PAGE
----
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Tools for professionals

This page contains links to further information on a range of topics designed to help professionals when supporting victims of domestic abuse.

Assessing risk

Guidance on the risk assessment process (DASH) with links to further information.

Safety planning

Here are some top tips for victims and professionals when it comes to safety planning.


More information coming soon

Housing advice

Information on housing options for those fleeing domestic abuse.

Clare’s Law

The Domestic Violence Disclosure Scheme allows people to share potential concerns of abuse with the police for investigation.

Refuge services

Information and guidance on accessing refuges and what to expect.

Further resources and tools

Risk assessment tools

Risk assessment for children and young people


Target hardening

A Sanctuary Scheme involves a process known as target hardening and aims to reduce homelessness by enabling victims (where safe and appropriate) to stay in their own homes. Many victims do not want to leave their homes or the area where they live, as their support networks are there and their children are settled. The scheme aims to improve security by replacing locks, installing window locks and alarms and putting in measures to reduce the risk of fires.

There is national guidance for Local Authorities on what they should include in a target hardening policy: Practice Guide for Agencies Developing and Delivering Sanctuary Schemes

The scheme works slightly differently in each area and may involve resources from district councils. This service is not restricted to those in rented or local authority housing but can also be accessed if the victim owns their own home.

To access the service, please contact your local Domestic Abuse helpline or council.

Help for perpetrators

There are two types of domestic violence perpetrator programmes in the UK — criminal justice programmes and voluntary community-based programmes.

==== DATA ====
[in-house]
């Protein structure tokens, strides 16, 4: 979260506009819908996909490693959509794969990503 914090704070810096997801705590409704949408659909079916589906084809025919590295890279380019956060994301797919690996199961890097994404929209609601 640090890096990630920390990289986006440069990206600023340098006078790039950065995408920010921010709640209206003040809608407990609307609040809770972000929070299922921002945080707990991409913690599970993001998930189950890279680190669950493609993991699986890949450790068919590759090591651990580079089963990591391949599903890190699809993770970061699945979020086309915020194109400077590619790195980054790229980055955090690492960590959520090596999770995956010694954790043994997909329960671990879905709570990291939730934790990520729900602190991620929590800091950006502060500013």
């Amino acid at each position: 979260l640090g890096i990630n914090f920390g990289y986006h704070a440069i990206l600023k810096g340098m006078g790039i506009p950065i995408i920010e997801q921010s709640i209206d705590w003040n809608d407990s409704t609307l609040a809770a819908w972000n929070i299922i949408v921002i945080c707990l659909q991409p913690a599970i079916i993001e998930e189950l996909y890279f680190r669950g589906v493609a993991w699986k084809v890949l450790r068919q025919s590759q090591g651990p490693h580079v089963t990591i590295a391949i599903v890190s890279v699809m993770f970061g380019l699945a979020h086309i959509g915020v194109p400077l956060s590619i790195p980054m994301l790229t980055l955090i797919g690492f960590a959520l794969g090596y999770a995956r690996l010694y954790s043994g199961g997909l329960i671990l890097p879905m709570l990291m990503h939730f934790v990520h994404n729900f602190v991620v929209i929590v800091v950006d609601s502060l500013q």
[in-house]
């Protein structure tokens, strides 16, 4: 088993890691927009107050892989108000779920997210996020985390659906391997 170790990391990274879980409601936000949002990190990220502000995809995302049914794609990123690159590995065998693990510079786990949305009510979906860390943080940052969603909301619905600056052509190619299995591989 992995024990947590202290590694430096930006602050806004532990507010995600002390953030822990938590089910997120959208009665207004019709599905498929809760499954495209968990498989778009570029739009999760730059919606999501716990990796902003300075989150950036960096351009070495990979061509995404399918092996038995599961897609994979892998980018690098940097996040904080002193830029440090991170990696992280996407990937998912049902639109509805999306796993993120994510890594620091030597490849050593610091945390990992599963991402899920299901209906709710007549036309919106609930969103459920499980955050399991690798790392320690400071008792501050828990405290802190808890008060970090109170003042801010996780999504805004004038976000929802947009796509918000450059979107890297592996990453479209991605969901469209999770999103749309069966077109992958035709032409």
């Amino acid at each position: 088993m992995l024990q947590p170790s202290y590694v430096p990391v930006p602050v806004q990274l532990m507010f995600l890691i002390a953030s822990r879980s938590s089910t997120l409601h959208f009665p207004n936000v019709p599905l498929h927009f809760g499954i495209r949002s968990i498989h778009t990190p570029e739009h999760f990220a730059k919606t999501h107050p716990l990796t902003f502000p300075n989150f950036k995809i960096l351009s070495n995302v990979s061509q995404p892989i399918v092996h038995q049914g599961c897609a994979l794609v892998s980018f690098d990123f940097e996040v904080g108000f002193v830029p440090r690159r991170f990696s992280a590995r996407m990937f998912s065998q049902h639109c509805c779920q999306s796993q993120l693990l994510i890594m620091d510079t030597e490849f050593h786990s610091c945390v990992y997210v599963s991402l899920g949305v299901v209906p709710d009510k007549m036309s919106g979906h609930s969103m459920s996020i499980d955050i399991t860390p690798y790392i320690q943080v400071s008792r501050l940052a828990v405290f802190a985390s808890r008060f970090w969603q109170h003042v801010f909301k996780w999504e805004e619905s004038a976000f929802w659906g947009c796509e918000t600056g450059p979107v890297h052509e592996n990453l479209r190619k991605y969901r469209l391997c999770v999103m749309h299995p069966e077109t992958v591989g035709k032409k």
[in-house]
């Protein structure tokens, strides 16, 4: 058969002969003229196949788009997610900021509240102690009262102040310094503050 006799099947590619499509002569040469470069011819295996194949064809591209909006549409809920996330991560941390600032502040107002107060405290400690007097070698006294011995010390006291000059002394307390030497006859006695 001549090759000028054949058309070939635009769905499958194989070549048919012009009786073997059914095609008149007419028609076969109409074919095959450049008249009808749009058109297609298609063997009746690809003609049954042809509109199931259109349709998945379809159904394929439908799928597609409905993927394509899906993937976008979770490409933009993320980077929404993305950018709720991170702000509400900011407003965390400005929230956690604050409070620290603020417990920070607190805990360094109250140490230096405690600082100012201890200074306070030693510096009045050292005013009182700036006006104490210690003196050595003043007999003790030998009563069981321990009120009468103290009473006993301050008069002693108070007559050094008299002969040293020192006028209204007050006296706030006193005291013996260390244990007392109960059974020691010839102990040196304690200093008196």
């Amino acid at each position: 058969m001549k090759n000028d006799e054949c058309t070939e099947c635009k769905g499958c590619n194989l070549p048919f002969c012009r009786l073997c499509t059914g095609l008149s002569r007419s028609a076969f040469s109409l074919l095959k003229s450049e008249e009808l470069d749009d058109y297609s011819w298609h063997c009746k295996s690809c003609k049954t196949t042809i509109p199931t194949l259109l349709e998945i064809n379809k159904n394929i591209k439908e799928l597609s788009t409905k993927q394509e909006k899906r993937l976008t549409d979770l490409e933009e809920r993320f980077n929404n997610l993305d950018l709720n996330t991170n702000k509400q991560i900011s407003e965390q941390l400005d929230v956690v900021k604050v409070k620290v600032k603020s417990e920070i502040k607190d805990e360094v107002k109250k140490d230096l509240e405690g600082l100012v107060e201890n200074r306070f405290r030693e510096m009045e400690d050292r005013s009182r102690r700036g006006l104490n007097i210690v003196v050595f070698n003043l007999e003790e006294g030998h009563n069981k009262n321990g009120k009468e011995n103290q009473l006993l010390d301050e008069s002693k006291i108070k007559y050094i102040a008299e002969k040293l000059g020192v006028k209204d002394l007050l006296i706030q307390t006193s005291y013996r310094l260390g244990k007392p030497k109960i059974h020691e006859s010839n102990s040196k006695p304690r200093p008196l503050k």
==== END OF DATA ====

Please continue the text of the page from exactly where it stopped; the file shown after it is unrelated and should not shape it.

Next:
Criminal justice-based programmes are usually run by probation or prison staff, and only take referrals from the criminal courts as part of a sentence for a conviction for a violent or abusive incident.

Voluntary community-based programmes are usually run by a voluntary sector organisation or part of a voluntary/statutory sector partnership and can take self-referrals as well as referrals from Children’s Services, the family courts and a range of other services. In order to make sure that the programme is run as safely as possible and with the maximum possible chance of supporting change, a risk assessment and management plan will be undertaken.

Both types of programmes will also have links to safety and/or support services for partners and ex-partners of programme participants.

Anger management programmes, educational programmes for men, awareness-raising short courses and couples counselling services are NOT domestic violence perpetrator programmes as they do not include the full range of services necessary to provide a safe and meaningful opportunity for domestic violence perpetrators to stop being violent. For anger management programmes this is primarily because they are about managing anger, not stopping violence and promoting safety. They do not have contact with partners/ex-partners and is therefore not recognised as being a safe service for perpetrators. Anger management can significantly increase the risk for victims.

Couples counselling alone, whilst it can and often does form a useful addition after successful behaviour change in a perpetrator programme, does not constitute a perpetrator programme, primarily because couples counselling will not be safe and effective for victims to participate in freely, a requirement for couples counselling to be meaningful.

Further information

We need your help to continue our work reducing the risk of domestic abuse. Find out more about how you can get involved!